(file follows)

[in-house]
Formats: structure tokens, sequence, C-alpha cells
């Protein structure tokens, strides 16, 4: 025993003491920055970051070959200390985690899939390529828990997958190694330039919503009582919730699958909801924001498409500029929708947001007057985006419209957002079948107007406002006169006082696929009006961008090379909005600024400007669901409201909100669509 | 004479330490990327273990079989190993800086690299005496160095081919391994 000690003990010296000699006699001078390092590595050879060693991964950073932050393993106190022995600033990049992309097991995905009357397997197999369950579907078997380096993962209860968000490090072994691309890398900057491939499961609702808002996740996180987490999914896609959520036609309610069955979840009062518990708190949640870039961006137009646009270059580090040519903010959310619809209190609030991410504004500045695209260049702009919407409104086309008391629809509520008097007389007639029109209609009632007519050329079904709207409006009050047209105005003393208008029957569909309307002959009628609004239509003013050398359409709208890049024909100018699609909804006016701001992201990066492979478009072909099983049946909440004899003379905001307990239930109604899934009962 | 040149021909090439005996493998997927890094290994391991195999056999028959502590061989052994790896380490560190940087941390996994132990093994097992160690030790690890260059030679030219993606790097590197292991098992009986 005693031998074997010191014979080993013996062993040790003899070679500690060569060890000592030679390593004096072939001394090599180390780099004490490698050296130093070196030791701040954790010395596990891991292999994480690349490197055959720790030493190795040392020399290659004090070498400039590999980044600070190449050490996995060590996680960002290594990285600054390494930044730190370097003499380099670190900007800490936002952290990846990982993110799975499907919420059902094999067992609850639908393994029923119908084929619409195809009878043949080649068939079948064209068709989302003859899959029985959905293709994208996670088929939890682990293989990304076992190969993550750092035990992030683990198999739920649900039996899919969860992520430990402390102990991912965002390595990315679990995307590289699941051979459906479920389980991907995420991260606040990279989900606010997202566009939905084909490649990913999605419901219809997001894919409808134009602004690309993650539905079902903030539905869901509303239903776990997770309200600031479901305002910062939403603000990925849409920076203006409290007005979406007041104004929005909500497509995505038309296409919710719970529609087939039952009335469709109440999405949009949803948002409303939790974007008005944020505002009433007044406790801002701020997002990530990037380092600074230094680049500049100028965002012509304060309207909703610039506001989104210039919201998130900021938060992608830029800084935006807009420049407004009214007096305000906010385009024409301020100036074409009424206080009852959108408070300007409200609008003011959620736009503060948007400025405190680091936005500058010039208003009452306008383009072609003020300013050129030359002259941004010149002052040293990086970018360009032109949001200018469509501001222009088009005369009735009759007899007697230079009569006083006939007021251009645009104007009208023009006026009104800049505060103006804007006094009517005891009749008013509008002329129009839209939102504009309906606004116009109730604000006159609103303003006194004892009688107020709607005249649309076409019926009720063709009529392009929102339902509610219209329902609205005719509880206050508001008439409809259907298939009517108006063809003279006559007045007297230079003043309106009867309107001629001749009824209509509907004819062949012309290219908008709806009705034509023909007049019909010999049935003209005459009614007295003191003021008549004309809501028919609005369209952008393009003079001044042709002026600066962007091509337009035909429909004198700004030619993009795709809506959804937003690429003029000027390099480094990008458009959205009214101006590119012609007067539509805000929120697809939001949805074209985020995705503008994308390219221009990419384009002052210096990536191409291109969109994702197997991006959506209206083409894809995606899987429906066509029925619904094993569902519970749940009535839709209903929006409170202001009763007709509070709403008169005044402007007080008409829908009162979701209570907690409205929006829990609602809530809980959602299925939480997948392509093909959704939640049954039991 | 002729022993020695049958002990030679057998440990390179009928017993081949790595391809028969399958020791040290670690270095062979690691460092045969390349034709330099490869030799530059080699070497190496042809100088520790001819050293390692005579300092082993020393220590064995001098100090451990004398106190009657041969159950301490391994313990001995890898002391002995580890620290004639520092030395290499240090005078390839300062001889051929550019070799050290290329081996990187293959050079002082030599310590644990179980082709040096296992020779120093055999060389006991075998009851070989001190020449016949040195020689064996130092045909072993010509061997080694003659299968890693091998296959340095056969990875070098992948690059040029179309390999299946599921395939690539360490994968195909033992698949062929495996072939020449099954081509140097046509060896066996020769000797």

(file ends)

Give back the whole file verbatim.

[in-house]
Formats: structure tokens, sequence, C-alpha cells
């Protein structure tokens, strides 16, 4: 025993003491920055970051070959200390985690899939390529828990997958190694330039919503009582919730699958909801924001498409500029929708947001007057985006419209957002079948107007406002006169006082696929009006961008090379909005600024400007669901409201909100669509 | 004479330490990327273990079989190993800086690299005496160095081919391994 000690003990010296000699006699001078390092590595050879060693991964950073932050393993106190022995600033990049992309097991995905009357397997197999369950579907078997380096993962209860968000490090072994691309890398900057491939499961609702808002996740996180987490999914896609959520036609309610069955979840009062518990708190949640870039961006137009646009270059580090040519903010959310619809209190609030991410504004500045695209260049702009919407409104086309008391629809509520008097007389007639029109209609009632007519050329079904709207409006009050047209105005003393208008029957569909309307002959009628609004239509003013050398359409709208890049024909100018699609909804006016701001992201990066492979478009072909099983049946909440004899003379905001307990239930109604899934009962 | 040149021909090439005996493998997927890094290994391991195999056999028959502590061989052994790896380490560190940087941390996994132990093994097992160690030790690890260059030679030219993606790097590197292991098992009986 005693031998074997010191014979080993013996062993040790003899070679500690060569060890000592030679390593004096072939001394090599180390780099004490490698050296130093070196030791701040954790010395596990891991292999994480690349490197055959720790030493190795040392020399290659004090070498400039590999980044600070190449050490996995060590996680960002290594990285600054390494930044730190370097003499380099670190900007800490936002952290990846990982993110799975499907919420059902094999067992609850639908393994029923119908084929619409195809009878043949080649068939079948064209068709989302003859899959029985959905293709994208996670088929939890682990293989990304076992190969993550750092035990992030683990198999739920649900039996899919969860992520430990402390102990991912965002390595990315679990995307590289699941051979459906479920389980991907995420991260606040990279989900606010997202566009939905084909490649990913999605419901219809997001894919409808134009602004690309993650539905079902903030539905869901509303239903776990997770309200600031479901305002910062939403603000990925849409920076203006409290007005979406007041104004929005909500497509995505038309296409919710719970529609087939039952009335469709109440999405949009949803948002409303939790974007008005944020505002009433007044406790801002701020997002990530990037380092600074230094680049500049100028965002012509304060309207909703610039506001989104210039919201998130900021938060992608830029800084935006807009420049407004009214007096305000906010385009024409301020100036074409009424206080009852959108408070300007409200609008003011959620736009503060948007400025405190680091936005500058010039208003009452306008383009072609003020300013050129030359002259941004010149002052040293990086970018360009032109949001200018469509501001222009088009005369009735009759007899007697230079009569006083006939007021251009645009104007009208023009006026009104800049505060103006804007006094009517005891009749008013509008002329129009839209939102504009309906606004116009109730604000006159609103303003006194004892009688107020709607005249649309076409019926009720063709009529392009929102339902509610219209329902609205005719509880206050508001008439409809259907298939009517108006063809003279006559007045007297230079003043309106009867309107001629001749009824209509509907004819062949012309290219908008709806009705034509023909007049019909010999049935003209005459009614007295003191003021008549004309809501028919609005369209952008393009003079001044042709002026600066962007091509337009035909429909004198700004030619993009795709809506959804937003690429003029000027390099480094990008458009959205009214101006590119012609007067539509805000929120697809939001949805074209985020995705503008994308390219221009990419384009002052210096990536191409291109969109994702197997991006959506209206083409894809995606899987429906066509029925619904094993569902519970749940009535839709209903929006409170202001009763007709509070709403008169005044402007007080008409829908009162979701209570907690409205929006829990609602809530809980959602299925939480997948392509093909959704939640049954039991 | 002729022993020695049958002990030679057998440990390179009928017993081949790595391809028969399958020791040290670690270095062979690691460092045969390349034709330099490869030799530059080699070497190496042809100088520790001819050293390692005579300092082993020393220590064995001098100090451990004398106190009657041969159950301490391994313990001995890898002391002995580890620290004639520092030395290499240090005078390839300062001889051929550019070799050290290329081996990187293959050079002082030599310590644990179980082709040096296992020779120093055999060389006991075998009851070989001190020449016949040195020689064996130092045909072993010509061997080694003659299968890693091998296959340095056969990875070098992948690059040029179309390999299946599921395939690539360490994968195909033992698949062929495996072939020449099954081509140097046509060896066996020769000797």